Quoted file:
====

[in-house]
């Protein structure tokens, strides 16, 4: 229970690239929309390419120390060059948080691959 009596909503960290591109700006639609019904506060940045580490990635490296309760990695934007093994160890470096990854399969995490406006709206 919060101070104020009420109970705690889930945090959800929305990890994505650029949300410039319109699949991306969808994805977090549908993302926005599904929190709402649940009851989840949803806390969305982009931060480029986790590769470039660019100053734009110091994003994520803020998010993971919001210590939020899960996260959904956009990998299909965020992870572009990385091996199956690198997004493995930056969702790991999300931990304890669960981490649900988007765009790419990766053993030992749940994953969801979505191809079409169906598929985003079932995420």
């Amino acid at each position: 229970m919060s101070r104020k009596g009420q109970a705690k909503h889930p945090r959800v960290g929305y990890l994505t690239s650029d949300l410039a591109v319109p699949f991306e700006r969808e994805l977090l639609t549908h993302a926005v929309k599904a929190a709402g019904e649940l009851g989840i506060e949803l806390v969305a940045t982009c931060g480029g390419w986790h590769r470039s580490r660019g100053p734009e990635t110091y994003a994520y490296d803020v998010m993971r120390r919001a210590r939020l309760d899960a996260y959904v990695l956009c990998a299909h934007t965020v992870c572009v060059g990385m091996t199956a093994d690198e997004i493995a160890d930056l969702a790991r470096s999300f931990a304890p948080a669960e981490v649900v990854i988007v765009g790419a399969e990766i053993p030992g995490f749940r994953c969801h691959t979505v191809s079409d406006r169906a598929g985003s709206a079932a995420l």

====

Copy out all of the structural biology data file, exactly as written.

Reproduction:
[in-house]
């Protein structure tokens, strides 16, 4: 229970690239929309390419120390060059948080691959 009596909503960290591109700006639609019904506060940045580490990635490296309760990695934007093994160890470096990854399969995490406006709206 919060101070104020009420109970705690889930945090959800929305990890994505650029949300410039319109699949991306969808994805977090549908993302926005599904929190709402649940009851989840949803806390969305982009931060480029986790590769470039660019100053734009110091994003994520803020998010993971919001210590939020899960996260959904956009990998299909965020992870572009990385091996199956690198997004493995930056969702790991999300931990304890669960981490649900988007765009790419990766053993030992749940994953969801979505191809079409169906598929985003079932995420």
């Amino acid at each position: 229970m919060s101070r104020k009596g009420q109970a705690k909503h889930p945090r959800v960290g929305y990890l994505t690239s650029d949300l410039a591109v319109p699949f991306e700006r969808e994805l977090l639609t549908h993302a926005v929309k599904a929190a709402g019904e649940l009851g989840i506060e949803l806390v969305a940045t982009c931060g480029g390419w986790h590769r470039s580490r660019g100053p734009e990635t110091y994003a994520y490296d803020v998010m993971r120390r919001a210590r939020l309760d899960a996260y959904v990695l956009c990998a299909h934007t965020v992870c572009v060059g990385m091996t199956a093994d690198e997004i493995a160890d930056l969702a790991r470096s999300f931990a304890p948080a669960e981490v649900v990854i988007v765009g790419a399969e990766i053993p030992g995490f749940r994953c969801h691959t979505v191809s079409d406006r169906a598929g985003s709206a079932a995420l």